Everything else was still going surprisingly well. I kept waiting for the other shoe to drop and to start smelling really bad and looking like a vagrant from the 1800s, but it really wasn’t that bad. My armpits weren’t even smelly, and I’d been walking at least 8 miles a day in the hot sun and humidity. My hair was definitely greasier, but not as matted and thick and dreadlocky as I was expecting. I actually felt like my skin was better than usual. I would have loved to change my clothes, but that was more of a boredom thing. Dirty life really isn’t that bad!
Independence from cleanliness?
In honor of Fourth of July I made my dirty self a little more festive. I had actually been digging my dirty, dirty hair and my skin felt great. I hoped that my body would be covered in all those awesome bacteria that clean your skin for you so you never have to shower again, like a symbiotic sucker fish.
Turns out that was maybe not the case, and instead of happy fun time bacteria, I had some staph camping out and waiting for a chance to dig into my pores. A little razor burn on my upper leg had gotten a bit red and swollen. I felt a little out of it the morning of the Fourth, but since I would happily die for a kosher hotdog, I was determined to enjoy my day, filth and all.
As the day went on, my little red bump was getting bigger and angrier, and a red rash was exploding around it. I am one of the least hypochondriacal people on the planet, and my approach to healing from anything is usually to chug as much water as possible and sleep, so I was hoping I could just wait it out.
It kept getting worse, and by the time I watched the fireworks, the pain in my leg was so bad that I was considering going to the ER, but remembered that would entail being surrounded by drunk people who blew their hands off with illegal fireworks all night, so I decided to go to bed early and go to Urgent Care in the morning.
It all catches up with me
In the morning of Day 7 I took this selfie before hobbling over to Urgent Care.
After, I showered for the first time in a week and then headed in to Urgent Care (didn’t want to show up infected and dirty and really get a lecture from the doctor). After a very short Sunday morning wait, I was diagnosed with a staph infection. By this point, the redness on my leg had expanded halfway down to my knee.
I was released with antibiotics and percocet, and after a foggy day of being barely able to eat, the rash got worse and, on my doctor’s advice, I ended up in the ER.
The ER doctors buzzed on and on about terrifying things like overnight admittance and IV antibiotics, until they decided their best option was to call the Infectious Diseases doctor, a unique thrill to hear. “Infection” doesn’t sound so bad, “infectious disease” sounds downright terrifying. After a few scary hours, they released me with nothing more than a stronger antibiotic.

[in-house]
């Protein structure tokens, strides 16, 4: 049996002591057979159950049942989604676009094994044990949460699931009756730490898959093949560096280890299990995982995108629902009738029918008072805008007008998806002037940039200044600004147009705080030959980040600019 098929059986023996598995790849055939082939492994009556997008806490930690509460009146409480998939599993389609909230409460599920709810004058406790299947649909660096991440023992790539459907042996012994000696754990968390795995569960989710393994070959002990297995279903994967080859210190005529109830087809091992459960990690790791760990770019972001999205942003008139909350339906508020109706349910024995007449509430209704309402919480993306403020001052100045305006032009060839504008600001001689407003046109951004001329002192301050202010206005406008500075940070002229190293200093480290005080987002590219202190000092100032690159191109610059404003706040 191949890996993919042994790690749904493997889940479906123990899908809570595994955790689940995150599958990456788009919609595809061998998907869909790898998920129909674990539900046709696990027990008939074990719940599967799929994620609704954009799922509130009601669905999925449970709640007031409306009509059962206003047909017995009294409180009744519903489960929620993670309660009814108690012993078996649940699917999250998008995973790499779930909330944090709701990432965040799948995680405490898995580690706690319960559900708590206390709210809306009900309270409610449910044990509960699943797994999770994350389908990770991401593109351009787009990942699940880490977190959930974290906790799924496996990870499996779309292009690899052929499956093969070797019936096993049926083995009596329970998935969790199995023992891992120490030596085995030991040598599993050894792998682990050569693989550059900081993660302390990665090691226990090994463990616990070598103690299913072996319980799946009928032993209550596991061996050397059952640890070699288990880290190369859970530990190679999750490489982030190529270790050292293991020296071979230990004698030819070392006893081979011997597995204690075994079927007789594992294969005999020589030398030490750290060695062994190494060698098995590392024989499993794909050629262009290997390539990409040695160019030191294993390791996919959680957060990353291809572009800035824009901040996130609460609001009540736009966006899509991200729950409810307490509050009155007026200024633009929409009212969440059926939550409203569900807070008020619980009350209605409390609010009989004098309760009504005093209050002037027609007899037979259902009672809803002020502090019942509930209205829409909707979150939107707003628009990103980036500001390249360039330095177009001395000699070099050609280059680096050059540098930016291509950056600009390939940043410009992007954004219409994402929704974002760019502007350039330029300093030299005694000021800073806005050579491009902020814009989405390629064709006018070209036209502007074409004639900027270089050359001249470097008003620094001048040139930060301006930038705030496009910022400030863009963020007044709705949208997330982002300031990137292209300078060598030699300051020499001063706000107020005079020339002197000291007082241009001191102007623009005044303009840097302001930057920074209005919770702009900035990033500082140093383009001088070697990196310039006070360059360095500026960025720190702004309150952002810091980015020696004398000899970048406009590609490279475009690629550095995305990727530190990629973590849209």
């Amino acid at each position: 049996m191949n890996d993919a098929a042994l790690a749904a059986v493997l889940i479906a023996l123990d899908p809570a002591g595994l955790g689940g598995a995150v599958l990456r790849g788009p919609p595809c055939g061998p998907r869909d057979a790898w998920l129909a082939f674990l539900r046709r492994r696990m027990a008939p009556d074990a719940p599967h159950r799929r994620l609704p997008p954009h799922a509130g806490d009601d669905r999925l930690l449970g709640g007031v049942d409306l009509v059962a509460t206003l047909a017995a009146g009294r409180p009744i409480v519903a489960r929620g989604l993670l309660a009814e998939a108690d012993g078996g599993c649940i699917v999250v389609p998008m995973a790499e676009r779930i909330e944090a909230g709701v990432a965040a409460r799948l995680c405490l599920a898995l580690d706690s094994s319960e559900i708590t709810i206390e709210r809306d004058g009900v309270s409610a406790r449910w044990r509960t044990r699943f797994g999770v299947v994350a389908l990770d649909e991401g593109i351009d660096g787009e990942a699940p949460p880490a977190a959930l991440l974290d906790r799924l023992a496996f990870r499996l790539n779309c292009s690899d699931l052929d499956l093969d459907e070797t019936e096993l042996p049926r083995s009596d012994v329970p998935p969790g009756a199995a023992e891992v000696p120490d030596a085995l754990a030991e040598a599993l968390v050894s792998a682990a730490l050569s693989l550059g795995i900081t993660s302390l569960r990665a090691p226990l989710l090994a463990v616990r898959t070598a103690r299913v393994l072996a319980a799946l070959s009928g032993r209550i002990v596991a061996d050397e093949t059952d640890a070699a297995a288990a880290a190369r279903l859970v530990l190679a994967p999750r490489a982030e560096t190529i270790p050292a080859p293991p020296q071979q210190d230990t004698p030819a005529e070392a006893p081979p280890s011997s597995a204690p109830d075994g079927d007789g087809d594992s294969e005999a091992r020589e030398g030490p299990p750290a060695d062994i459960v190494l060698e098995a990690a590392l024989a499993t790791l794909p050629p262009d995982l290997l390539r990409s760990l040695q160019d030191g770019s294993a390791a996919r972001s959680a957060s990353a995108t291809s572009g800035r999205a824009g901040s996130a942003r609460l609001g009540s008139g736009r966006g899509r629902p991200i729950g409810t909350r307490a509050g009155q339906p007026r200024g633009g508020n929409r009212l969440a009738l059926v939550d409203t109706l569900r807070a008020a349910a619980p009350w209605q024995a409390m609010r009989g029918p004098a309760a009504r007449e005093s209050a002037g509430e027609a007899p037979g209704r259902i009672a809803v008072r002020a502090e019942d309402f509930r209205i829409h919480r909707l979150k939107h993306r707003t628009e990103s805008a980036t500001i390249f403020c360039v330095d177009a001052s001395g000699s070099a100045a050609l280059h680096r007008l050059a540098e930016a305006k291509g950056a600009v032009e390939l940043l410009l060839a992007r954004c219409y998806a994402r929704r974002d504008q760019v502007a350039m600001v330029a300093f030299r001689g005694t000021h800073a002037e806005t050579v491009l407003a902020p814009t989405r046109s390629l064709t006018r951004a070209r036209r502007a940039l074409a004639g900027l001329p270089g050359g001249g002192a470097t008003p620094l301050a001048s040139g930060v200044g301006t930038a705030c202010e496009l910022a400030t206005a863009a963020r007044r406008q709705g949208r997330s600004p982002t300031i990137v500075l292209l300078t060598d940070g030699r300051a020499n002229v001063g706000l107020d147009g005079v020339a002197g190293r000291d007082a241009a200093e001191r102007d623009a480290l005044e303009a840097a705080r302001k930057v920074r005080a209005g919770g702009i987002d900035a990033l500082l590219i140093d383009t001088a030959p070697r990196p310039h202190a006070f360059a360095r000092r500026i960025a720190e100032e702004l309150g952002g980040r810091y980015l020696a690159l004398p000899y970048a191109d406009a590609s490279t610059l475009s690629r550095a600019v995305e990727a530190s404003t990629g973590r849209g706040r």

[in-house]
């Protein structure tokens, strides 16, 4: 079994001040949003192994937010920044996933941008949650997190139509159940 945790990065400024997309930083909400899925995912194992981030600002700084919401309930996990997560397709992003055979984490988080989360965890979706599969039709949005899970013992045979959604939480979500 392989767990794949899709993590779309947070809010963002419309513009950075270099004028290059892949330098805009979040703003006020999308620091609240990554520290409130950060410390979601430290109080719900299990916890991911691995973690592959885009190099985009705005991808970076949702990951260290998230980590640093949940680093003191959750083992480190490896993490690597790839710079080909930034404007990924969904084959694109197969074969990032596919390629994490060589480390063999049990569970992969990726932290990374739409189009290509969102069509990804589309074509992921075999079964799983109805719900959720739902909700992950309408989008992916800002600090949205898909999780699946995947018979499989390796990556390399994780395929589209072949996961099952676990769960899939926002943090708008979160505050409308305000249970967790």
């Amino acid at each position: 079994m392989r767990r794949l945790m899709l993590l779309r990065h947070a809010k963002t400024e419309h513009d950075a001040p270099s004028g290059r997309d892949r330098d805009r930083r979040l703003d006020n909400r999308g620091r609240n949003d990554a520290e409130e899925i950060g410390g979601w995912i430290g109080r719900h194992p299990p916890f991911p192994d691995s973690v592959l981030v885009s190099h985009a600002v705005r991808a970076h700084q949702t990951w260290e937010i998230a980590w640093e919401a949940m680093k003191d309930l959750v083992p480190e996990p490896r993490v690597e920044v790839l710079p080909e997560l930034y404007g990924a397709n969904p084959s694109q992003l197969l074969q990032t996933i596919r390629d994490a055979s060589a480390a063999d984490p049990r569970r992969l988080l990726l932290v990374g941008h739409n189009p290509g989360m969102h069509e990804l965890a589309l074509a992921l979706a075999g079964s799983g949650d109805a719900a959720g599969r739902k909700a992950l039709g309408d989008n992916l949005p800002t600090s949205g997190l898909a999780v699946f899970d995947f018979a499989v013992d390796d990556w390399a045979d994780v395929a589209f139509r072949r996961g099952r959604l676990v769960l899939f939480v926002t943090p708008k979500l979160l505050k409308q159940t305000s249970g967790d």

I went home, and really, really enjoyed my next hot shower.
It’s not like being dirty can straight-up give you a staph infection, but it certainly can help. When I googled “how to prevent a staph infection” today most of the pieces of advice included the word “wash” a lot, which I was certainly not doing.
Until I did this experiment, I had access to a hot shower every day. I didn’t shower for a week and I got a staph infection, sure, but it was a challange I willingly underwent, and I have health insurance and was able to go to the hospital in a timely manner. In the US alone, there are about 578,424 people who are homeless, and live most of their lives without the ability to clean themselves in a meaningful way. These people are at a much higher risk for infection, that in their case would be much more likely to turn fatal.
I’m a lucky idiot who can sabotage herself for a week and then recuperate on antibiotics while watching Cutthroat Kitchen (call me, Alton!). With that in mind, the bacteria-loving optimism with which I started this experiment seems shortsighted and flippant. The ability to take a shower is something not to be taken for granted.
The lesson I learned, as is the case with so many things, is moderation. Most of us in our everyday lives are probably a bit excessive about our cleanliness. I’m way into using less and spending less and letting my body just be, but when you go too far to the other end, you might end up missing most of your Fourth of July party because of crazy staph pain, or you know, something else maybe not great. I don’t regret not grooming. I learned that I love to be a wild, natural woman, but just not to the point of bodily harm. Stay dirty, but stay safe.
Water privilege check
✓ 750 million people around the world lack access to safe water. That is approximately one in nine people.
✓ More than 840,000 people die every year from a water related disease.
✓ Last week, the Department of Corrections and Rehabilitation in California told its inmates it's shut off open-air showers in its prison yards as it tries to cut back on water by 25 percent. The showers will still work in the cellblocks and prisoners can also "take sponge baths by the sinks in their cells,” but it's enough of an indignity that lawyers for inmates have added the shut-off to a class action lawsuit.